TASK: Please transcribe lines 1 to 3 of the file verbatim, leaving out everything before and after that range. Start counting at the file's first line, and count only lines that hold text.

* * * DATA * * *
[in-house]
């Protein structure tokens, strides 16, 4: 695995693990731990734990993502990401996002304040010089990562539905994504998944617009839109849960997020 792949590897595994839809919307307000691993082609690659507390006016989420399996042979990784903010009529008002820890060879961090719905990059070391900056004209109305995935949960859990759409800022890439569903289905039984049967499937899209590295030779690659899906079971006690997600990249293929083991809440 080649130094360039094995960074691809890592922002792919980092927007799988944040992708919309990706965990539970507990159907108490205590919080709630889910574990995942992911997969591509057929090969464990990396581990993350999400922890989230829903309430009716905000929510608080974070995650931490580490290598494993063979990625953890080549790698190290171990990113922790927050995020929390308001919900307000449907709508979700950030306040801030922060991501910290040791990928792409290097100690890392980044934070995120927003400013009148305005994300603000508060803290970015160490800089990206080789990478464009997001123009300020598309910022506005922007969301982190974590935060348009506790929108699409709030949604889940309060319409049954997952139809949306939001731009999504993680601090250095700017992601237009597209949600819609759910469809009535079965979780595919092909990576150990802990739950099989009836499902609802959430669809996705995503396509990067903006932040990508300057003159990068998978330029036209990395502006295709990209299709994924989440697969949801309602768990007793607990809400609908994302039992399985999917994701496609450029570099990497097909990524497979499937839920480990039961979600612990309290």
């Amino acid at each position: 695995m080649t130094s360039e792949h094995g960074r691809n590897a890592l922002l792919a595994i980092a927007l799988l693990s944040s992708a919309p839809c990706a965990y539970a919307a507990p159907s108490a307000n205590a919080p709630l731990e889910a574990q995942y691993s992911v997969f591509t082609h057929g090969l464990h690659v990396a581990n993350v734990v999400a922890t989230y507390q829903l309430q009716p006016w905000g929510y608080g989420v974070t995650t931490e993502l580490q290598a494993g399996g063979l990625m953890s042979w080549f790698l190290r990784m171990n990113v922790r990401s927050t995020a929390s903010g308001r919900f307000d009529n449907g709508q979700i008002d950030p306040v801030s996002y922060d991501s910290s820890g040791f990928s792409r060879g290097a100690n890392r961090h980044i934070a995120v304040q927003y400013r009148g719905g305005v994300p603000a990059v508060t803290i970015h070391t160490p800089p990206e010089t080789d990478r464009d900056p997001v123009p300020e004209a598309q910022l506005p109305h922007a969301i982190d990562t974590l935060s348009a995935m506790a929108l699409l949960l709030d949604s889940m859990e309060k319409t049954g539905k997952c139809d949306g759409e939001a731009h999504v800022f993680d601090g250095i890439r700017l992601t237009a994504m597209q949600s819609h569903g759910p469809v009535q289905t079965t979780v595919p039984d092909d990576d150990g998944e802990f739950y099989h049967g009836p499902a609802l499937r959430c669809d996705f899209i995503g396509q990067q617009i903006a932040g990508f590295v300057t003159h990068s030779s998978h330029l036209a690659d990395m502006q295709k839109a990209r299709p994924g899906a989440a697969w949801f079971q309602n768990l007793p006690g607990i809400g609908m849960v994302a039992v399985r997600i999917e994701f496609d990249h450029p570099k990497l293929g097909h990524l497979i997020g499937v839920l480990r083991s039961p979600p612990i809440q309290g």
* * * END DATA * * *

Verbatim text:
[in-house]
């Protein structure tokens, strides 16, 4: 695995693990731990734990993502990401996002304040010089990562539905994504998944617009839109849960997020 792949590897595994839809919307307000691993082609690659507390006016989420399996042979990784903010009529008002820890060879961090719905990059070391900056004209109305995935949960859990759409800022890439569903289905039984049967499937899209590295030779690659899906079971006690997600990249293929083991809440 080649130094360039094995960074691809890592922002792919980092927007799988944040992708919309990706965990539970507990159907108490205590919080709630889910574990995942992911997969591509057929090969464990990396581990993350999400922890989230829903309430009716905000929510608080974070995650931490580490290598494993063979990625953890080549790698190290171990990113922790927050995020929390308001919900307000449907709508979700950030306040801030922060991501910290040791990928792409290097100690890392980044934070995120927003400013009148305005994300603000508060803290970015160490800089990206080789990478464009997001123009300020598309910022506005922007969301982190974590935060348009506790929108699409709030949604889940309060319409049954997952139809949306939001731009999504993680601090250095700017992601237009597209949600819609759910469809009535079965979780595919092909990576150990802990739950099989009836499902609802959430669809996705995503396509990067903006932040990508300057003159990068998978330029036209990395502006295709990209299709994924989440697969949801309602768990007793607990809400609908994302039992399985999917994701496609450029570099990497097909990524497979499937839920480990039961979600612990309290």
């Amino acid at each position: 695995m080649t130094s360039e792949h094995g960074r691809n590897a890592l922002l792919a595994i980092a927007l799988l693990s944040s992708a919309p839809c990706a965990y539970a919307a507990p159907s108490a307000n205590a919080p709630l731990e889910a574990q995942y691993s992911v997969f591509t082609h057929g090969l464990h690659v990396a581990n993350v734990v999400a922890t989230y507390q829903l309430q009716p006016w905000g929510y608080g989420v974070t995650t931490e993502l580490q290598a494993g399996g063979l990625m953890s042979w080549f790698l190290r990784m171990n990113v922790r990401s927050t995020a929390s903010g308001r919900f307000d009529n449907g709508q979700i008002d950030p306040v801030s996002y922060d991501s910290s820890g040791f990928s792409r060879g290097a100690n890392r961090h980044i934070a995120v304040q927003y400013r009148g719905g305005v994300p603000a990059v508060t803290i970015h070391t160490p800089p990206e010089t080789d990478r464009d900056p997001v123009p300020e004209a598309q910022l506005p109305h922007a969301i982190d990562t974590l935060s348009a995935m506790a929108l699409l949960l709030d949604s889940m859990e309060k319409t049954g539905k997952c139809d949306g759409e939001a731009h999504v800022f993680d601090g250095i890439r700017l992601t237009a994504m597209q949600s819609h569903g759910p469809v009535q289905t079965t979780v595919p039984d092909d990576d150990g998944e802990f739950y099989h049967g009836p499902a609802l499937r959430c669809d996705f899209i995503g396509q990067q617009i903006a932040g990508f590295v300057t003159h990068s030779s998978h330029l036209a690659d990395m502006q295709k839109a990209r299709p994924g899906a989440a697969w949801f079971q309602n768990l007793p006690g607990i809400g609908m849960v994302a039992v399985r997600i999917e994701f496609d990249h450029p570099k990497l293929g097909h990524l497979i997020g499937v839920l480990r083991s039961p979600p612990i809440q309290g």